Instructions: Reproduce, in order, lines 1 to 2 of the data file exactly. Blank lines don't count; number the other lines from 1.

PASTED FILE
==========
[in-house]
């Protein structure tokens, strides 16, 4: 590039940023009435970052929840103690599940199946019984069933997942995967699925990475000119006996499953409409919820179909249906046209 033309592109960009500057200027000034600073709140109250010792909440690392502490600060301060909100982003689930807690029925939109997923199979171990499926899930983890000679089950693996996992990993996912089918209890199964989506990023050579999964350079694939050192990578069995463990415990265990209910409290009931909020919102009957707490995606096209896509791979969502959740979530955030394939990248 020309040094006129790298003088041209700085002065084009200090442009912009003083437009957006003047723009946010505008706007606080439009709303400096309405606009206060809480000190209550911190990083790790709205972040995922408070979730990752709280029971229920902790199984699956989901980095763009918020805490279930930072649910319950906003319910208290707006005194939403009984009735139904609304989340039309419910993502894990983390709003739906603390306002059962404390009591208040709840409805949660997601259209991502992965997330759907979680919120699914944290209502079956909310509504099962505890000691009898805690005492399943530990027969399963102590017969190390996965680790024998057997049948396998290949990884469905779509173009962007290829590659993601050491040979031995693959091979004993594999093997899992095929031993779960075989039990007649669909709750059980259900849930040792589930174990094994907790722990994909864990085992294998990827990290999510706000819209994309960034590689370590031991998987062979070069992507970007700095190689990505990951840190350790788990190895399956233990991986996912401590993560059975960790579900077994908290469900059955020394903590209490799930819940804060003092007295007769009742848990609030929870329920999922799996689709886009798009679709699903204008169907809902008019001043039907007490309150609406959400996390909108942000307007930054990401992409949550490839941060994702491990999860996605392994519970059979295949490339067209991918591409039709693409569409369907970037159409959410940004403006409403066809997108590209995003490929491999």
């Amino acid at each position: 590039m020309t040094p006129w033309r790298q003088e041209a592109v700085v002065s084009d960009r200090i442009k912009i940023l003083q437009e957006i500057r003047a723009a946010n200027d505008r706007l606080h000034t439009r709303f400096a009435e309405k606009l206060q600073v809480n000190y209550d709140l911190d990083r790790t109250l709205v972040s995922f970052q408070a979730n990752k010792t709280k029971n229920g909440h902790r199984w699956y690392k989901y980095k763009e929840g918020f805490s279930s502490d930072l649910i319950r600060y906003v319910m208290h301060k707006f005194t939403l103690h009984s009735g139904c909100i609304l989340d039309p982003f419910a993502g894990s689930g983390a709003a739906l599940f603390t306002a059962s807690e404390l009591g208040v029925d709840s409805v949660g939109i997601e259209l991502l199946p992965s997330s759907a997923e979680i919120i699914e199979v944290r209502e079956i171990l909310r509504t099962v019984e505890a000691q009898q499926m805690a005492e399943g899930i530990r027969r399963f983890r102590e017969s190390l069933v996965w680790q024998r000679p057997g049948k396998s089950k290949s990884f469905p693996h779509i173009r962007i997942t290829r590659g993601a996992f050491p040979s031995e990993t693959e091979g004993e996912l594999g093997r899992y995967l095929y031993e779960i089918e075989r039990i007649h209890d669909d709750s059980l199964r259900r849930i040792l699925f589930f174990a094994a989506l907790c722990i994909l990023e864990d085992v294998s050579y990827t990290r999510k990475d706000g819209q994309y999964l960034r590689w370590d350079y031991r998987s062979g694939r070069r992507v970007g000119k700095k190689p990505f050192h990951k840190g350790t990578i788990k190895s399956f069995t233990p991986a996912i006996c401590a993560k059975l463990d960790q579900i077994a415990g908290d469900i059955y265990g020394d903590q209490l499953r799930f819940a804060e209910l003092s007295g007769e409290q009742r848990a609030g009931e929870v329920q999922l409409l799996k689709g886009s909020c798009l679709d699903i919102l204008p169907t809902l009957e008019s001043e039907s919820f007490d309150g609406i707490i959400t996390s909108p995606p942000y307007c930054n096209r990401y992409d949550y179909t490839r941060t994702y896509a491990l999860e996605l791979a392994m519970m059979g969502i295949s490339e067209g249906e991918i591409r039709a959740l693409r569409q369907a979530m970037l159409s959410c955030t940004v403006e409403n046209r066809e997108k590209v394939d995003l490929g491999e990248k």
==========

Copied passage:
[in-house]
């Protein structure tokens, strides 16, 4: 590039940023009435970052929840103690599940199946019984069933997942995967699925990475000119006996499953409409919820179909249906046209 033309592109960009500057200027000034600073709140109250010792909440690392502490600060301060909100982003689930807690029925939109997923199979171990499926899930983890000679089950693996996992990993996912089918209890199964989506990023050579999964350079694939050192990578069995463990415990265990209910409290009931909020919102009957707490995606096209896509791979969502959740979530955030394939990248 020309040094006129790298003088041209700085002065084009200090442009912009003083437009957006003047723009946010505008706007606080439009709303400096309405606009206060809480000190209550911190990083790790709205972040995922408070979730990752709280029971229920902790199984699956989901980095763009918020805490279930930072649910319950906003319910208290707006005194939403009984009735139904609304989340039309419910993502894990983390709003739906603390306002059962404390009591208040709840409805949660997601259209991502992965997330759907979680919120699914944290209502079956909310509504099962505890000691009898805690005492399943530990027969399963102590017969190390996965680790024998057997049948396998290949990884469905779509173009962007290829590659993601050491040979031995693959091979004993594999093997899992095929031993779960075989039990007649669909709750059980259900849930040792589930174990094994907790722990994909864990085992294998990827990290999510706000819209994309960034590689370590031991998987062979070069992507970007700095190689990505990951840190350790788990190895399956233990991986996912401590993560059975960790579900077994908290469900059955020394903590209490799930819940804060003092007295007769009742848990609030929870329920999922799996689709886009798009679709699903204008169907809902008019001043039907007490309150609406959400996390909108942000307007930054990401992409949550490839941060994702491990999860996605392994519970059979295949490339067209991918591409039709693409569409369907970037159409959410940004403006409403066809997108590209995003490929491999």